‘Absurd’: Intentionally dumping Fukushima nuclear material into ocean from land “is not considered dumping” — Allowed under international law? http://enenews.com/absurd-intentionally-dumping-fukushima-nuclear-material-ocean-land-considered-dumping-allowed-international-law
Author: David Pacchioli
Date: May 6, 2013 The Fukushima disaster is without precedent and will have unprecedented impacts on future policies governing the ocean, both Japanese and international.
[...] the Fukushima accident has revealed some key shortcomings in international law, said Kentaro Nishimoto, who teaches law of the sea at Tohoku University. To illustrate, he used an incident that has brought sharp criticism from Japan’s neighbors: the intentional release of radioactive water into the sea.
[...] Nishimoto said, the relevant international laws proved to be nonbinding. In particular, he noted, the London Convention on marine pollution, although it expressly prohibits ocean dumping of radioactive material, limits these restrictions to vessels at sea. Release of materials from land is not considered dumping.
“When I tell this to people outside the field of international law, the reaction I get is, ‘This is absurd,’ ” Nishimoto acknowledged. [...]
See also: Bloomberg: Increasing risk that Fukushima radioactive waste being dumped into Pacific Ocean
Report: Tepco now dumping contaminated water from Fukushima plant into ocean — 200 tons of radioactive groundwater “pumped out” http://enenews.com/report-tepco-begins-dumping-contaminated-water-into-ocean-200-tons-of-radioactive-groundwater-pumped-out
Kyodo News: Tokyo Electric Power Co. plans to discharge some groundwater that has flowed into the premises of the crippled Fukushima Daiichi nuclear power plant [...] As a trial, TEPCO has pumped out about 200 tons of groundwater using the wells. Its density of radioactive substances was “the same as rivers in surrounding areas,” according to company officials. [...] The utility hopes to hold a meeting with local fishermen Monday to seek approval of the groundwater release [...]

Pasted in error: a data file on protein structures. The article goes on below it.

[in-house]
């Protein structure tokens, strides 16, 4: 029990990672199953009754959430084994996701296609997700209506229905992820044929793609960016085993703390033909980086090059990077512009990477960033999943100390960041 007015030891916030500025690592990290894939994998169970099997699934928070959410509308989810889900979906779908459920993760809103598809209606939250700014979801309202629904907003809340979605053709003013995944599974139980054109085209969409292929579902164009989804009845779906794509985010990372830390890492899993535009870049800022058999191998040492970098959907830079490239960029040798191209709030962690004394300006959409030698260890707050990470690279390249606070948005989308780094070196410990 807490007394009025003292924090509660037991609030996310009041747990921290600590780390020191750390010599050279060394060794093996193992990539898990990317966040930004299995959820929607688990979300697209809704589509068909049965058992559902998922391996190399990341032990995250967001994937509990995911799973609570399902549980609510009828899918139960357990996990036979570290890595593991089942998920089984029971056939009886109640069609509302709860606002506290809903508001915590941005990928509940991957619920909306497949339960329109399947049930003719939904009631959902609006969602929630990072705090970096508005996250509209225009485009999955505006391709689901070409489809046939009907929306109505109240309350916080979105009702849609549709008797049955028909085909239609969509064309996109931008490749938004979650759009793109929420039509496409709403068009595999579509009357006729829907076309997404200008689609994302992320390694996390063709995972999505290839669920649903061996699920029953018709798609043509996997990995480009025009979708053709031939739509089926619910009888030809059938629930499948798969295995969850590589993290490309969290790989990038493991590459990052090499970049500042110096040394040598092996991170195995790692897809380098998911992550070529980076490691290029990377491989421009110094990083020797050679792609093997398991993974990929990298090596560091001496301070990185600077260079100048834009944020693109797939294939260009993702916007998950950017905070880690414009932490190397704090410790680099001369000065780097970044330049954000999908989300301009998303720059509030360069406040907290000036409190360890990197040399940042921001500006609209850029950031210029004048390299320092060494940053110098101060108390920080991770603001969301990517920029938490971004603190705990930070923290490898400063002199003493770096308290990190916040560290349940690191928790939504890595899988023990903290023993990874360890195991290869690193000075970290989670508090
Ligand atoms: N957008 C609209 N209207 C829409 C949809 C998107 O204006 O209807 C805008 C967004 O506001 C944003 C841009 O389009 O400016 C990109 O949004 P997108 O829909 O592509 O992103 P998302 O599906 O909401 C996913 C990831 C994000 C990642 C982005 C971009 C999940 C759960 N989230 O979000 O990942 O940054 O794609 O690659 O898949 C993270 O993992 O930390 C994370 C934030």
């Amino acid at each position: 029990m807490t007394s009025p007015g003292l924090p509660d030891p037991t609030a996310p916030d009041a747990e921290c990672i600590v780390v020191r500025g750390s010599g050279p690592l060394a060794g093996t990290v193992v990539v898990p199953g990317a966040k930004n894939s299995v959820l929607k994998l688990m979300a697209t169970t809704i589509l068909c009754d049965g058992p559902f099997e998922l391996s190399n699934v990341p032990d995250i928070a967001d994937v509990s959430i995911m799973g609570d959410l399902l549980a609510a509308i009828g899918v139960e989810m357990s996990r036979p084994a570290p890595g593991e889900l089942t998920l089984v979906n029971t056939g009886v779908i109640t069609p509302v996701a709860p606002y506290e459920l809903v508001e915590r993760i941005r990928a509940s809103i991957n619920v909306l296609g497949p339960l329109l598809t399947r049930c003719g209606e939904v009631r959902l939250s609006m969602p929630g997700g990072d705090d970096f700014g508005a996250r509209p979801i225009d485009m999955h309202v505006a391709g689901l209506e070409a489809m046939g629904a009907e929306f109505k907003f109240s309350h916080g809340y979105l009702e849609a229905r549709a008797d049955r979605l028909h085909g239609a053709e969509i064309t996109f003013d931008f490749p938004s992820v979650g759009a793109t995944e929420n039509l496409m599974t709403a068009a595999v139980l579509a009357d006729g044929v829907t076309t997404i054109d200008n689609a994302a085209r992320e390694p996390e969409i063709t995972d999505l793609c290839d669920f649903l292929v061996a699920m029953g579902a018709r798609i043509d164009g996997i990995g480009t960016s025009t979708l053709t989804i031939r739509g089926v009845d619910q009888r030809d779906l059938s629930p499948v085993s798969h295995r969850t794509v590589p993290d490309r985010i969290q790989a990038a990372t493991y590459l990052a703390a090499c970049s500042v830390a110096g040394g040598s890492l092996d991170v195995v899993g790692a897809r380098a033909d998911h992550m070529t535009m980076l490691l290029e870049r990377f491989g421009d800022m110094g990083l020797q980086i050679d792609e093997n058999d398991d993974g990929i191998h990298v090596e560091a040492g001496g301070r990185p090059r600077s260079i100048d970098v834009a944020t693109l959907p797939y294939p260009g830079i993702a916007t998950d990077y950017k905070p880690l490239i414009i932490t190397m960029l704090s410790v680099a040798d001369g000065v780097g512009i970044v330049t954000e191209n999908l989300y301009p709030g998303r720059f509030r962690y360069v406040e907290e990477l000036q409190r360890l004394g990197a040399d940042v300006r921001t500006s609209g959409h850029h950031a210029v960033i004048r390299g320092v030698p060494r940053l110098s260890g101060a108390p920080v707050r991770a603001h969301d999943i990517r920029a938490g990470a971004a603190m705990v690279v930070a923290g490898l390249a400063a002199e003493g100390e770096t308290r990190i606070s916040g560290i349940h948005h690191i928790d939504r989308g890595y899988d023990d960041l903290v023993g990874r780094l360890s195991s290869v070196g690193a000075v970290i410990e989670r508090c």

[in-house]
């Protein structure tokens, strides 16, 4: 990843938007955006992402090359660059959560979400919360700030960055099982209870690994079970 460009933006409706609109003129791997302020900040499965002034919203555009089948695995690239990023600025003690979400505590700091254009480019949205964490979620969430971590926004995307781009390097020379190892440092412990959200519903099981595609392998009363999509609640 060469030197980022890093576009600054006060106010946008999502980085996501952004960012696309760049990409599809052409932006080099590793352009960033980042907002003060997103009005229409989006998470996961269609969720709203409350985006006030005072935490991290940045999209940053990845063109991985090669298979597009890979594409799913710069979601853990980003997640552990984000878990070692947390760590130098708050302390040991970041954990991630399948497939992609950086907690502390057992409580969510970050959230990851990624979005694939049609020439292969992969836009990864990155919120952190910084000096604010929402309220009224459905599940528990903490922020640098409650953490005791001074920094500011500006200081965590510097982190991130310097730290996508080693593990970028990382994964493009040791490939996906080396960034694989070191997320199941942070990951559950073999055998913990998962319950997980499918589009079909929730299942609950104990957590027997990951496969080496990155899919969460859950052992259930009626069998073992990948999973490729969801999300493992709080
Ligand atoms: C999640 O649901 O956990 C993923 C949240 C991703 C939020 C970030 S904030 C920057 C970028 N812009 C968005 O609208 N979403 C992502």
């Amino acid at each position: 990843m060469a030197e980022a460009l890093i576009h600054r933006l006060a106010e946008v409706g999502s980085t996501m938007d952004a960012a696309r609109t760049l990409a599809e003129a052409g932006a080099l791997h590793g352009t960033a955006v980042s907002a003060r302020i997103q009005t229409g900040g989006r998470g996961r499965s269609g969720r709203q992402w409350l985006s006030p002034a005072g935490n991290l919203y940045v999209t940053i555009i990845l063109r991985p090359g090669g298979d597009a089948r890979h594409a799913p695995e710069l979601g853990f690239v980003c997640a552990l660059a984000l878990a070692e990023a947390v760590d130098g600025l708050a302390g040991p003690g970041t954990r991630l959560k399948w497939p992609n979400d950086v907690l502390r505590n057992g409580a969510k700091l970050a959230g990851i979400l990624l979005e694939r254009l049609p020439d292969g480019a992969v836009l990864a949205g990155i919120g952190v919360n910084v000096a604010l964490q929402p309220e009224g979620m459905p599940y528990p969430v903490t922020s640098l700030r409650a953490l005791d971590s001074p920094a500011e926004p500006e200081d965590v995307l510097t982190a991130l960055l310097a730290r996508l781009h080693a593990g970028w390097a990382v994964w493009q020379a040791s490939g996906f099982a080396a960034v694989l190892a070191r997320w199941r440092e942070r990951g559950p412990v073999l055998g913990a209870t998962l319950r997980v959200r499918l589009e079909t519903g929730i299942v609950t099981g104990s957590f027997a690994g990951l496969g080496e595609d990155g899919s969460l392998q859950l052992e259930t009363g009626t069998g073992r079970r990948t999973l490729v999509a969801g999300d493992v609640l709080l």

SimplyInfo: TEPCO B Begins Dumping Contaminated Water Into The Sea [...] TEPCO has begun dumping groundwater pumped out of a set of wells inland from the reactors into the Pacific. TEPCO dumped 200 tons of groundwater yesterday as a test. [...]
From Yesterday: Asahi: Tepco to dump groundwater from Fukushima nuclear plant into Pacific Ocean — Trying to “avoid a total collapse” of system for handling radioactive water (PHOTO)
Ocean disposal of radioactive waste http://en.wikipedia.org/wiki/Ocean_disposal_of_radioactive_waste#1946-93 April 2013 (Excellent maps)
From 1946 through 1993, thirteen countries (fourteen, if the USSR and Russia are considered separately) used ocean disposal or ocean dumping as a method to dispose of nuclear/radioactive waste. The waste materials included both liquids and solids housed in various containers, as well as reactor vessels, with and without spent or damaged nuclear fuel. Since 1993, ocean disposal has been banned by international treaties. (London Convention (1972), Basel Convention, MARPOL 73/78)
However, according to the United Nations, some companies have been dumping radioactive waste and other hazardous materials into the coastal waters of Somalia, taking advantage of the fact that the country had no functioning government from the early 1990s onwards. This caused health problems for locals in the coastal region and posed a significant danger to Somalia’s fishing industry and local marine life.
“Ocean floor disposal” (or sub-seabed disposal)—a more deliberate method of delivering radioactive waste to the ocean floor and depositing it into the seabed—was studied by the UK and Sweden, but never implemented.…….
Ban calls for concerted global action to save world’s oceans from pollution, acidification http://www.un.org/apps/news/story.asp?NewsID=44621&Cr=climate+change&Cr1=#.UYW18aJwpLt 11 April 2013 – Secretary-General Ban Ki-moon today called on world leaders to take stronger action to protect the planet’s seas, warning that pollution, unsustainable exploitation, climate change and acidification threaten the very foundations of all life and the global economy.